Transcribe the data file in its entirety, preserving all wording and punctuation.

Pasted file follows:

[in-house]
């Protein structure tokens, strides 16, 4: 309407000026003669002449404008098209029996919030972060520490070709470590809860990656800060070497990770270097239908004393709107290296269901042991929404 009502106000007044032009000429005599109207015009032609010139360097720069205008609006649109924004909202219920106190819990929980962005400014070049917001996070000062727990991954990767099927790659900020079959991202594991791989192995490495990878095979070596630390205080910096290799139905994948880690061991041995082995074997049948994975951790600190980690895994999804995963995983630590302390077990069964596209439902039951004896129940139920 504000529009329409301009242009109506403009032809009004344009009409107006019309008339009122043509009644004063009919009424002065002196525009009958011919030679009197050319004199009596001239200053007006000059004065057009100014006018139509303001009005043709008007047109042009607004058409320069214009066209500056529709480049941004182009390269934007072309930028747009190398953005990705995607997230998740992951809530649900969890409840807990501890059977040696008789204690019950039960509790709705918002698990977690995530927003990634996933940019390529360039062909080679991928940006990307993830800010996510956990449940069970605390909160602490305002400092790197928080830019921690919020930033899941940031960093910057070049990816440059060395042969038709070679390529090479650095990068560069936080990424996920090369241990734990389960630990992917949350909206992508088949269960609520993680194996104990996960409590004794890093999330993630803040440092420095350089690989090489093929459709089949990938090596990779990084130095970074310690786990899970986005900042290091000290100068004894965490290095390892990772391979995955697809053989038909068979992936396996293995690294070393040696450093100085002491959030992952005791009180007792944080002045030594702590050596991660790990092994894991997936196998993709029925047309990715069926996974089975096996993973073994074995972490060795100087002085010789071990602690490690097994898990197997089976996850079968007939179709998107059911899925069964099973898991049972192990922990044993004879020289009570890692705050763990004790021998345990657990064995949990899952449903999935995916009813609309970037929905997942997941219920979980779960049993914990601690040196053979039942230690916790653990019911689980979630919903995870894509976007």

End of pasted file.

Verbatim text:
[in-house]
């Protein structure tokens, strides 16, 4: 309407000026003669002449404008098209029996919030972060520490070709470590809860990656800060070497990770270097239908004393709107290296269901042991929404 009502106000007044032009000429005599109207015009032609010139360097720069205008609006649109924004909202219920106190819990929980962005400014070049917001996070000062727990991954990767099927790659900020079959991202594991791989192995490495990878095979070596630390205080910096290799139905994948880690061991041995082995074997049948994975951790600190980690895994999804995963995983630590302390077990069964596209439902039951004896129940139920 504000529009329409301009242009109506403009032809009004344009009409107006019309008339009122043509009644004063009919009424002065002196525009009958011919030679009197050319004199009596001239200053007006000059004065057009100014006018139509303001009005043709008007047109042009607004058409320069214009066209500056529709480049941004182009390269934007072309930028747009190398953005990705995607997230998740992951809530649900969890409840807990501890059977040696008789204690019950039960509790709705918002698990977690995530927003990634996933940019390529360039062909080679991928940006990307993830800010996510956990449940069970605390909160602490305002400092790197928080830019921690919020930033899941940031960093910057070049990816440059060395042969038709070679390529090479650095990068560069936080990424996920090369241990734990389960630990992917949350909206992508088949269960609520993680194996104990996960409590004794890093999330993630803040440092420095350089690989090489093929459709089949990938090596990779990084130095970074310690786990899970986005900042290091000290100068004894965490290095390892990772391979995955697809053989038909068979992936396996293995690294070393040696450093100085002491959030992952005791009180007792944080002045030594702590050596991660790990092994894991997936196998993709029925047309990715069926996974089975096996993973073994074995972490060795100087002085010789071990602690490690097994898990197997089976996850079968007939179709998107059911899925069964099973898991049972192990922990044993004879020289009570890692705050763990004790021998345990657990064995949990899952449903999935995916009813609309970037929905997942997941219920979980779960049993914990601690040196053979039942230690916790653990019911689980979630919903995870894509976007």